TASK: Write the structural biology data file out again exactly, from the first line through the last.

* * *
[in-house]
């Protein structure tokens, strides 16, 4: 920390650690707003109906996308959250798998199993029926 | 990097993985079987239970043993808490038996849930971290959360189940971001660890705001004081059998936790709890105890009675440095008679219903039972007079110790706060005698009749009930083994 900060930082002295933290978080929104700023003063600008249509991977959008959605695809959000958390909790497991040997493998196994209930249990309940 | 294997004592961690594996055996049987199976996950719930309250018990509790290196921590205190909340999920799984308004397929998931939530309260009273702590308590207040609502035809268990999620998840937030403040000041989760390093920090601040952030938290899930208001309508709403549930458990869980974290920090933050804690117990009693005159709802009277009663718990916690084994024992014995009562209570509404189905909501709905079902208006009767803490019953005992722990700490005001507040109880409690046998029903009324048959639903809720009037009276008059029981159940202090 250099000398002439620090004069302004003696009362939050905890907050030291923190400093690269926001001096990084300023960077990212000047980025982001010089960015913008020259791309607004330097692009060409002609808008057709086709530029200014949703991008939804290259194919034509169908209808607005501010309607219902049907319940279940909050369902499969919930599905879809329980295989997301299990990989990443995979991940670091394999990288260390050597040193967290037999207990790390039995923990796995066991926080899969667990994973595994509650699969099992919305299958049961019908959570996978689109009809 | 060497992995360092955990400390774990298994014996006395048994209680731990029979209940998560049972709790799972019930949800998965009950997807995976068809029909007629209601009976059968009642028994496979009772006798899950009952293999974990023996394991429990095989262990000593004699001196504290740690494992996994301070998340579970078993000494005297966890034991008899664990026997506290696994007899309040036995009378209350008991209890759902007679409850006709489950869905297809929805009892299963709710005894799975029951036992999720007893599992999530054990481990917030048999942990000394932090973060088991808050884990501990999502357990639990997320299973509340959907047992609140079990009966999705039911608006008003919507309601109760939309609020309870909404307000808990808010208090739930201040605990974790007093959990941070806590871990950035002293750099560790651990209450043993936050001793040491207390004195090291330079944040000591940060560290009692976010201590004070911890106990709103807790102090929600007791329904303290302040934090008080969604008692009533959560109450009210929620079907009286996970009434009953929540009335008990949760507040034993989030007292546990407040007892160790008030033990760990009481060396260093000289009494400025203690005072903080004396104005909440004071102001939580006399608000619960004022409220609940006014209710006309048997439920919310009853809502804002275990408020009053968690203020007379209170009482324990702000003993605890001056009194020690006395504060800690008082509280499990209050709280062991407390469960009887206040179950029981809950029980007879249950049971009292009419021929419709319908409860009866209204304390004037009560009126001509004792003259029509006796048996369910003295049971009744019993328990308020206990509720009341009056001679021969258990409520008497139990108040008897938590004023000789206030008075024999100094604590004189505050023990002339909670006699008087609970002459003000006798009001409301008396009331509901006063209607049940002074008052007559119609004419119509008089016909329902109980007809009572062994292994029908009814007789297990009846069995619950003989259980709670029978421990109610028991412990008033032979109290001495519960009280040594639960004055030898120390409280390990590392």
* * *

[in-house]
């Protein structure tokens, strides 16, 4: 920390650690707003109906996308959250798998199993029926 | 990097993985079987239970043993808490038996849930971290959360189940971001660890705001004081059998936790709890105890009675440095008679219903039972007079110790706060005698009749009930083994 900060930082002295933290978080929104700023003063600008249509991977959008959605695809959000958390909790497991040997493998196994209930249990309940 | 294997004592961690594996055996049987199976996950719930309250018990509790290196921590205190909340999920799984308004397929998931939530309260009273702590308590207040609502035809268990999620998840937030403040000041989760390093920090601040952030938290899930208001309508709403549930458990869980974290920090933050804690117990009693005159709802009277009663718990916690084994024992014995009562209570509404189905909501709905079902208006009767803490019953005992722990700490005001507040109880409690046998029903009324048959639903809720009037009276008059029981159940202090 250099000398002439620090004069302004003696009362939050905890907050030291923190400093690269926001001096990084300023960077990212000047980025982001010089960015913008020259791309607004330097692009060409002609808008057709086709530029200014949703991008939804290259194919034509169908209808607005501010309607219902049907319940279940909050369902499969919930599905879809329980295989997301299990990989990443995979991940670091394999990288260390050597040193967290037999207990790390039995923990796995066991926080899969667990994973595994509650699969099992919305299958049961019908959570996978689109009809 | 060497992995360092955990400390774990298994014996006395048994209680731990029979209940998560049972709790799972019930949800998965009950997807995976068809029909007629209601009976059968009642028994496979009772006798899950009952293999974990023996394991429990095989262990000593004699001196504290740690494992996994301070998340579970078993000494005297966890034991008899664990026997506290696994007899309040036995009378209350008991209890759902007679409850006709489950869905297809929805009892299963709710005894799975029951036992999720007893599992999530054990481990917030048999942990000394932090973060088991808050884990501990999502357990639990997320299973509340959907047992609140079990009966999705039911608006008003919507309601109760939309609020309870909404307000808990808010208090739930201040605990974790007093959990941070806590871990950035002293750099560790651990209450043993936050001793040491207390004195090291330079944040000591940060560290009692976010201590004070911890106990709103807790102090929600007791329904303290302040934090008080969604008692009533959560109450009210929620079907009286996970009434009953929540009335008990949760507040034993989030007292546990407040007892160790008030033990760990009481060396260093000289009494400025203690005072903080004396104005909440004071102001939580006399608000619960004022409220609940006014209710006309048997439920919310009853809502804002275990408020009053968690203020007379209170009482324990702000003993605890001056009194020690006395504060800690008082509280499990209050709280062991407390469960009887206040179950029981809950029980007879249950049971009292009419021929419709319908409860009866209204304390004037009560009126001509004792003259029509006796048996369910003295049971009744019993328990308020206990509720009341009056001679021969258990409520008497139990108040008897938590004023000789206030008075024999100094604590004189505050023990002339909670006699008087609970002459003000006798009001409301008396009331509901006063209607049940002074008052007559119609004419119509008089016909329902109980007809009572062994292994029908009814007789297990009846069995619950003989259980709670029978421990109610028991412990008033032979109290001495519960009280040594639960004055030898120390409280390990590392």